Participants were followed from Visit 4 (1996-98, n = 11,573) through 2005 to identify hospitalized VTE events. These were validated by physician review using a standardized protocol (14). A total of 263 VTE events were identified, of which only 7 had been included in our previous analysis of baseline CRP and VTE through June 1997 (3). Excluding these 7 events had no impact on this analysis, so we chose to include them.
Our hypothesis was that CRP would be associated positively with VTE incidence. From the 11,573 participants at Visit 4, we excluded 320 who were missing CRP; 331 with CRP values >20 mg/L, due to possible acute phase response; 342 who had a prior history of VTE; or 204 who were taking warfarin. This left 10,505 at risk: 8,219 whites, 2,255 African Americans, and 31 others, who were grouped with African Americans for this analysis. Follow-up time ended when the participant had a VTE, died, was lost to follow-up, or else until December 31, 2005. Cox proportional hazards regression was used to model the association between CRP and VTE incidence, and to derive hazard ratios and 95% confidence intervals. Hazard ratios were calculated for each of the four highest quintile groups compared with the first, but also for high CRP categories (90th or 95th percentile) versus all others, to study the possible impact of high CRP on VTE. Covariates included previous VTE risk factors measured in the whole ARIC cohort, measured at Visit 4 unless otherwise specified: age (continuous), race (African American, white), sex/hormone replacement therapy (men, women taking HRT, women not taking HRT), diabetes (yes, no), body mass index (continuous), Visit 1 factor VIIIc, and Visit 1 aPTT. Other factors related to CRP (e.g., smoking, lipid levels, physical activity) were not VTE risk factors in ARIC, and thus not included.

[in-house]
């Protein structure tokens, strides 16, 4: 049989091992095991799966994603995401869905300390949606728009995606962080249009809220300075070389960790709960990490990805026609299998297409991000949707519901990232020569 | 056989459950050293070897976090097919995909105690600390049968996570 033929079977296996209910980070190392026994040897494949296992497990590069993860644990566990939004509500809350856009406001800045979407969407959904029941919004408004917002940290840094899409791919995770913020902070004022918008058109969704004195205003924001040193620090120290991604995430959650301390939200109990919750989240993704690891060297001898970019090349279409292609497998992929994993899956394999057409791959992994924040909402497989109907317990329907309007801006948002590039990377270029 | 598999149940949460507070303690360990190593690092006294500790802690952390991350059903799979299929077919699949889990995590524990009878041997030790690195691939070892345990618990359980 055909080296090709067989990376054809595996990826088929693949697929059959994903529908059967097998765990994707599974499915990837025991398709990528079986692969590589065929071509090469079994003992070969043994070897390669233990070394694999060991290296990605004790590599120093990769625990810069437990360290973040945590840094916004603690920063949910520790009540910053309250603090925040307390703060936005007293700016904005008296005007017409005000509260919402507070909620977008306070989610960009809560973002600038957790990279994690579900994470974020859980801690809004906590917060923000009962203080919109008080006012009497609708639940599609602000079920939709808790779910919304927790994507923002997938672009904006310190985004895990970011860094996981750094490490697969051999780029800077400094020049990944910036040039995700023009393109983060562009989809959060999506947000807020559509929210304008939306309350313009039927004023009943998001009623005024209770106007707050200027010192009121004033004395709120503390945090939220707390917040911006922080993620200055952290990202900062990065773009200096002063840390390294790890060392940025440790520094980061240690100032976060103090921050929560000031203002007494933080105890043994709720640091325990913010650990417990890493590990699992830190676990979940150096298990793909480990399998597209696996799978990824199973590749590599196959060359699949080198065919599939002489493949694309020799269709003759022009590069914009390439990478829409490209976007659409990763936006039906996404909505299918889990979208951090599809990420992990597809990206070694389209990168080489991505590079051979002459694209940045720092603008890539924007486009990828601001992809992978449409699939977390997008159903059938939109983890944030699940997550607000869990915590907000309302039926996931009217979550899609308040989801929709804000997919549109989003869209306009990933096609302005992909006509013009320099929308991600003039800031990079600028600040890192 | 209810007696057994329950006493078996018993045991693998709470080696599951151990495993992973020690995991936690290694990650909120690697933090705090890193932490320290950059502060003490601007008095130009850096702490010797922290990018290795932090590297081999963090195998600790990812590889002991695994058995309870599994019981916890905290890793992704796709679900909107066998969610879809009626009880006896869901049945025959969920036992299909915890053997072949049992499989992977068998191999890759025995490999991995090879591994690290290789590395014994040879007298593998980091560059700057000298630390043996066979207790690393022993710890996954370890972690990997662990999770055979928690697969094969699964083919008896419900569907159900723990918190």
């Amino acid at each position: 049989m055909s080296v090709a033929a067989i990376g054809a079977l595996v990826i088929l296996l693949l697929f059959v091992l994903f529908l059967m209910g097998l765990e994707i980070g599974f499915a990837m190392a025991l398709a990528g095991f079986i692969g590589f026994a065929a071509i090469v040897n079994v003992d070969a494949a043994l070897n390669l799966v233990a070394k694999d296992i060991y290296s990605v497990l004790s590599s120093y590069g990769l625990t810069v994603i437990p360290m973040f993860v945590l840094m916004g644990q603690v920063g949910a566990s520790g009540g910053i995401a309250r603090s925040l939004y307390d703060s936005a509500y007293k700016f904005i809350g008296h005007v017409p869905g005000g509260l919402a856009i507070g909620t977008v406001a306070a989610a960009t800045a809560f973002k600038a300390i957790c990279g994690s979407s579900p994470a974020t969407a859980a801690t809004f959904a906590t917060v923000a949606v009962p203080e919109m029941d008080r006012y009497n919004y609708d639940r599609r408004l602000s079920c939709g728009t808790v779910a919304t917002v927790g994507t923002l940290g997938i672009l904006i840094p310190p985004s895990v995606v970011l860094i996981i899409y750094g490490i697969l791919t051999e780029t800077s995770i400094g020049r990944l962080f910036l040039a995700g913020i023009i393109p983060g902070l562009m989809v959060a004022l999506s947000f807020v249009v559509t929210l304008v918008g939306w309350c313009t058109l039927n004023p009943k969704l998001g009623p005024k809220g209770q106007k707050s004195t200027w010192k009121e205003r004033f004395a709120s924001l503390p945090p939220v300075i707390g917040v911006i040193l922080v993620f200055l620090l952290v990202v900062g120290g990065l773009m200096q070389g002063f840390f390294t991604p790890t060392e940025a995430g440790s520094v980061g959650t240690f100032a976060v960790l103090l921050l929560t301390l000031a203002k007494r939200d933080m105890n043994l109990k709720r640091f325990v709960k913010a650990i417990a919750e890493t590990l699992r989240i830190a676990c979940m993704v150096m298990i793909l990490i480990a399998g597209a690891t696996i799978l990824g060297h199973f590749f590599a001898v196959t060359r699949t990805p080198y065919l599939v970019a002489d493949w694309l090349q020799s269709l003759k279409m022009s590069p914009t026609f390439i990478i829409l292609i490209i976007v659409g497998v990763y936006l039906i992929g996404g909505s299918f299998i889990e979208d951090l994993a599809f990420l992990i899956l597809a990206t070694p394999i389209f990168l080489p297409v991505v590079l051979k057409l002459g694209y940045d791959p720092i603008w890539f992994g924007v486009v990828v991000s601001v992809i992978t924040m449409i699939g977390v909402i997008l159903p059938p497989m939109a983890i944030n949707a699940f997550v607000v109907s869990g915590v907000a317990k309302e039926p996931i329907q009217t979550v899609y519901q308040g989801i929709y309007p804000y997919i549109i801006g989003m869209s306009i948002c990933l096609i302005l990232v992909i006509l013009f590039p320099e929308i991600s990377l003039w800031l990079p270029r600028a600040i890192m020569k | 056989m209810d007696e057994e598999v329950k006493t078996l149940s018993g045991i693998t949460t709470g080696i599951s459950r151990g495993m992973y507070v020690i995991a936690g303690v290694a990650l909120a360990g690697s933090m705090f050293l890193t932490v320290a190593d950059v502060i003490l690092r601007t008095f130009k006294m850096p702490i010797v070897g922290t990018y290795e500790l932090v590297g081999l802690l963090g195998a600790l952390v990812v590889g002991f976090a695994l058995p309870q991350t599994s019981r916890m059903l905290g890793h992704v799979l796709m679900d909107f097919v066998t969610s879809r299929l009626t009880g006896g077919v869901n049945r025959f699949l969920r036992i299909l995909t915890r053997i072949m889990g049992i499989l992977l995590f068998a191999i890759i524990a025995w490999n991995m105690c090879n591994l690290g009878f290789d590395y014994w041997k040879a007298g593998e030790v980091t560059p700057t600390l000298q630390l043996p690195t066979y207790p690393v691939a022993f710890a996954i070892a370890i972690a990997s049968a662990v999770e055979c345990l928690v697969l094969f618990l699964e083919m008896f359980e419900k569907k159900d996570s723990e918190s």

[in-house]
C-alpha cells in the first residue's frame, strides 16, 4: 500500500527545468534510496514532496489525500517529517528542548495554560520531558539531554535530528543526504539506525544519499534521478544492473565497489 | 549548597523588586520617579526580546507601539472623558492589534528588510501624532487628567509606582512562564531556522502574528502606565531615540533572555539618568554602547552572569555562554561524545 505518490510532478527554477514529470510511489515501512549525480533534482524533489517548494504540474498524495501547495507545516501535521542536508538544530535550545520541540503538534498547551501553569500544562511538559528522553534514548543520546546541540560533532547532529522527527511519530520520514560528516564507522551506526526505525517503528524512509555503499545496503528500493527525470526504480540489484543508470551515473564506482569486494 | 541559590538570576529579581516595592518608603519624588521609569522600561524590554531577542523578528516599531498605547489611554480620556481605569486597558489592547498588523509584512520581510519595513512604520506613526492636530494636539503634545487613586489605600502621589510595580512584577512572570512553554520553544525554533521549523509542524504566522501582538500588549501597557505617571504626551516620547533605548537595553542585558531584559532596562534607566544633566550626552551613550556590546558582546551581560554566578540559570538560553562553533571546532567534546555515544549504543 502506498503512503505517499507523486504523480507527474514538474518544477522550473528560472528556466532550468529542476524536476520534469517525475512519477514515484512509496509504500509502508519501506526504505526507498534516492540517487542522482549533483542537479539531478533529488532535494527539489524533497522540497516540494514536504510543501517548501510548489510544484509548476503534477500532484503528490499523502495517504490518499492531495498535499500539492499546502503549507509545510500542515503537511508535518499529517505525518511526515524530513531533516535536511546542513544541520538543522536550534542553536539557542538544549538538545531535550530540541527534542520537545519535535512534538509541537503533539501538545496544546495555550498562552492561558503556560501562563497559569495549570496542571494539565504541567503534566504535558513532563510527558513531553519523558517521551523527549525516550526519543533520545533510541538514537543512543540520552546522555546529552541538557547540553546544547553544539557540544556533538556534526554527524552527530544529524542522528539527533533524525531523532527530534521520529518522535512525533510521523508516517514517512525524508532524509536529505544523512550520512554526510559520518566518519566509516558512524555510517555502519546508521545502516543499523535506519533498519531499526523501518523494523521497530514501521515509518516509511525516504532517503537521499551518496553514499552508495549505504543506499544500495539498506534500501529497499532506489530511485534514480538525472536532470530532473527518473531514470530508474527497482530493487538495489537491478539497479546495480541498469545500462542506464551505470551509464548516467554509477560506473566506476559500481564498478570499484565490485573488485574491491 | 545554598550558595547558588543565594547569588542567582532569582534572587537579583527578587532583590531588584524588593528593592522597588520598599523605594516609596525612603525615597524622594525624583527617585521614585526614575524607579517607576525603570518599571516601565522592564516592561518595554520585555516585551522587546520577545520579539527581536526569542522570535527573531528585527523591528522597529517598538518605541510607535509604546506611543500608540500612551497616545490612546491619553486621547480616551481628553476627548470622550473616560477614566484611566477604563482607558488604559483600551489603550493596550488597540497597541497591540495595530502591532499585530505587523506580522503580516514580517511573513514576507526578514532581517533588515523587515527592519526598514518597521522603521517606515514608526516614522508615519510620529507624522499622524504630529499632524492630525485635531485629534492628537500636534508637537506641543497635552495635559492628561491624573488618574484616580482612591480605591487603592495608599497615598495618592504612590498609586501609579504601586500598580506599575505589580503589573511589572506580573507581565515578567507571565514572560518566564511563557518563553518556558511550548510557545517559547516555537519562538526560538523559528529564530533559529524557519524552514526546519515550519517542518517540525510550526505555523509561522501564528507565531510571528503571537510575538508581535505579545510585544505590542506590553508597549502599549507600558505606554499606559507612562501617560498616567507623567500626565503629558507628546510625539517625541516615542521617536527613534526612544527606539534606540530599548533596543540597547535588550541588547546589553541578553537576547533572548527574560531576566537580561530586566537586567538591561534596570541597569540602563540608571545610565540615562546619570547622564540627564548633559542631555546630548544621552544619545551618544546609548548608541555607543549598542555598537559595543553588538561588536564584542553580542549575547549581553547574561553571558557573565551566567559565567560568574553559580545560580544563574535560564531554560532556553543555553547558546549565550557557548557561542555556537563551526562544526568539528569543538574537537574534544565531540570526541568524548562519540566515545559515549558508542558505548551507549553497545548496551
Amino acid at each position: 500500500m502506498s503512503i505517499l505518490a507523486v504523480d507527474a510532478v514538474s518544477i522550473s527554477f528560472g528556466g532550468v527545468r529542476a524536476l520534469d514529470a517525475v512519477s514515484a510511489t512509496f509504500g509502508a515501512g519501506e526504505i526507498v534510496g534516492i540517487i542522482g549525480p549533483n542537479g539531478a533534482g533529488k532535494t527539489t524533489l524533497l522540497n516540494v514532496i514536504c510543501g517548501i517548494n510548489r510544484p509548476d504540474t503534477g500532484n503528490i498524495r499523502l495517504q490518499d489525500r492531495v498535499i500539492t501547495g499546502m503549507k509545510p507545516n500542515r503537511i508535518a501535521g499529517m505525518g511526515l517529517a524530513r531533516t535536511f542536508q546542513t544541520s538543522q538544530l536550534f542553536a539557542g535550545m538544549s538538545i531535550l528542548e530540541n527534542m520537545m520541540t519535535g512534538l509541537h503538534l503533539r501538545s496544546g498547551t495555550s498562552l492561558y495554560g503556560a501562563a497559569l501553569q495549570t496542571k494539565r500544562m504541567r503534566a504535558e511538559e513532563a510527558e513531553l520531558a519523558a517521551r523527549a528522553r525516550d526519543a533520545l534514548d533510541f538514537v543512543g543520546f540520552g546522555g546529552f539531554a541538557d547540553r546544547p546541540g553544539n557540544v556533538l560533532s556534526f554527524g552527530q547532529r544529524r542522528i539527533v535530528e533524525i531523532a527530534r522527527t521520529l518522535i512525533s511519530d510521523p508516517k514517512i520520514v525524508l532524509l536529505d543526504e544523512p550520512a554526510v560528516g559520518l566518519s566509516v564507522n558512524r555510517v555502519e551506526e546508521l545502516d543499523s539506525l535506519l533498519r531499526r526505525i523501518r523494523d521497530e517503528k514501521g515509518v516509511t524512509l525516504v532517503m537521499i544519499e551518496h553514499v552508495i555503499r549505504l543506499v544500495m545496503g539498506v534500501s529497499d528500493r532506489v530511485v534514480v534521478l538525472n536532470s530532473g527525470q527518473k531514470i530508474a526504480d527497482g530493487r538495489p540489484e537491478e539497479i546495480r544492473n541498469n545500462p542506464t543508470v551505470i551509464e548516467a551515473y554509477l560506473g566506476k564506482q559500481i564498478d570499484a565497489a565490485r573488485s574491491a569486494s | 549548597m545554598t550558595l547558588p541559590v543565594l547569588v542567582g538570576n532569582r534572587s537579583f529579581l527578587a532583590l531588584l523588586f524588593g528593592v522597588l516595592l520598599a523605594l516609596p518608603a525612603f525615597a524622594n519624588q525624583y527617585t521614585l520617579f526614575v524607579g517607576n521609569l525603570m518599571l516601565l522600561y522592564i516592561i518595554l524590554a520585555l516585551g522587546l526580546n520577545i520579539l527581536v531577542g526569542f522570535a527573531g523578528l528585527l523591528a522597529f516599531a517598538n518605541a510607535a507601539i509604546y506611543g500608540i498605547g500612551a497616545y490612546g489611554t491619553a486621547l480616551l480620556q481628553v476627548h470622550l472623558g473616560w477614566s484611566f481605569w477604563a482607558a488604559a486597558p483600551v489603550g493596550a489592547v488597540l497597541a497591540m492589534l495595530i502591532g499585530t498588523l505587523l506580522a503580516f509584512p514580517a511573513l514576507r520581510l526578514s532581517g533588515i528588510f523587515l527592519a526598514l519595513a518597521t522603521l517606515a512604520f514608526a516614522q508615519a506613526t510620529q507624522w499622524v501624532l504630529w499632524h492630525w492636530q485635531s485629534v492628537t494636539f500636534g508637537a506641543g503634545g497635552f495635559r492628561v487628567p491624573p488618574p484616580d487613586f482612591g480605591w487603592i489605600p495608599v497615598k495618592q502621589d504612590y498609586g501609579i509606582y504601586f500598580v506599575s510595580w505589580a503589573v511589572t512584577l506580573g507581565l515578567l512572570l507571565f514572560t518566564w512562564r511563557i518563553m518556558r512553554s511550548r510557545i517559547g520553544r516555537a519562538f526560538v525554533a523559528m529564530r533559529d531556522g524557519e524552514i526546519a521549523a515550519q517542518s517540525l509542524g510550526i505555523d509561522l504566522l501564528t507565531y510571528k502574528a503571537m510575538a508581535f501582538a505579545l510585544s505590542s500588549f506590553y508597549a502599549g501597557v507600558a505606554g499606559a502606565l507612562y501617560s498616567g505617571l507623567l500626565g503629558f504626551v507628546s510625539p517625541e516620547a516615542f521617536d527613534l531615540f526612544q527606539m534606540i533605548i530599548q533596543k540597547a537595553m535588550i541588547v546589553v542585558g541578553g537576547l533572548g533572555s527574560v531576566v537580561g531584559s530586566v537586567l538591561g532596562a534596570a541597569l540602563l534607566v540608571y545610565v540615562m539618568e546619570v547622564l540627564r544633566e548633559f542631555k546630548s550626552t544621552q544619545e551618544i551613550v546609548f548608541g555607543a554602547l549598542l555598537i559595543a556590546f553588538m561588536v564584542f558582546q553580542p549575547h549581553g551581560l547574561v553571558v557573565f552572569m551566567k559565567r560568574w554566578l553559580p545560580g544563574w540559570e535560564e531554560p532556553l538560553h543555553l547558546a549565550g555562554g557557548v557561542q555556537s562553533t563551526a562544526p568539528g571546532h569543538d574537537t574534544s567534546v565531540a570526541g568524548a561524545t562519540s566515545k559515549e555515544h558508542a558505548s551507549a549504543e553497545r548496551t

In this sample of 10,505 participants with no history of VTE and no current warfarin use, the median CRP value was 2.3 mg/L and the interquartile range was 4.0 mg/L. CRP was higher in women than men and in African Americans than whites (Table 1). CRP was positively associated with BMI, HRT use, diabetes, and Visit 1 values of factor VIIIc and aPTT.
Over a median of 8.3 years of follow-up, 221 incident VTE events occurred (75 idiopathic, 153 not cancer related), yielding a crude total VTE incidence of 2.6 per 1000 person-years. The median CRP value was 3.2 mg/L in those who developed VTE and 2.3 mg/L in those who did not.
CRP was positively associated with total VTE incidence, with the increased VTE risk most apparent for very high CRP levels. Adjusted for age, race, and sex (Model 1), the VTE hazard ratio was 2.31 (95% CI =1.48, 3.60) for the highest versus lowest quintile (Table 2), or 1.29 (95% CI = 1.14, 1.46) per 4 mg/L increment of CRP (not shown). For the highest 10 percent or highest 5 percent of CRP values, compared with the remainder, the hazard ratio of VTE was significantly elevated 2.0-fold. Additional adjustment for BMI, HRT, and diabetes (Model 2) attenuated the CRP and VTE association moderately, and further adjustment for Visit 1 factor VIIIc and aPTT (Model 3) had little impact. Yet, the hazard ratios for total VTE comparing the highest versus lower percentiles remained statistically significant in Model 3 (Table 2), as did the hazard ratio per 4 mg/L CRP increment (1.20; 95% CI = 1.05, 1.38).
The positive CRP association was somewhat stronger for secondary VTE than idiopathic VTE in the quintile analysis. However, the opposite was true for high versus low CRP, because of a nonlinear association (Table 2). The fully-adjusted hazard ratios of idiopathic VTE or non-cancer VTE were approximately 2.0 (p<0.05) for the highest 10th or 5th percentiles of CRP.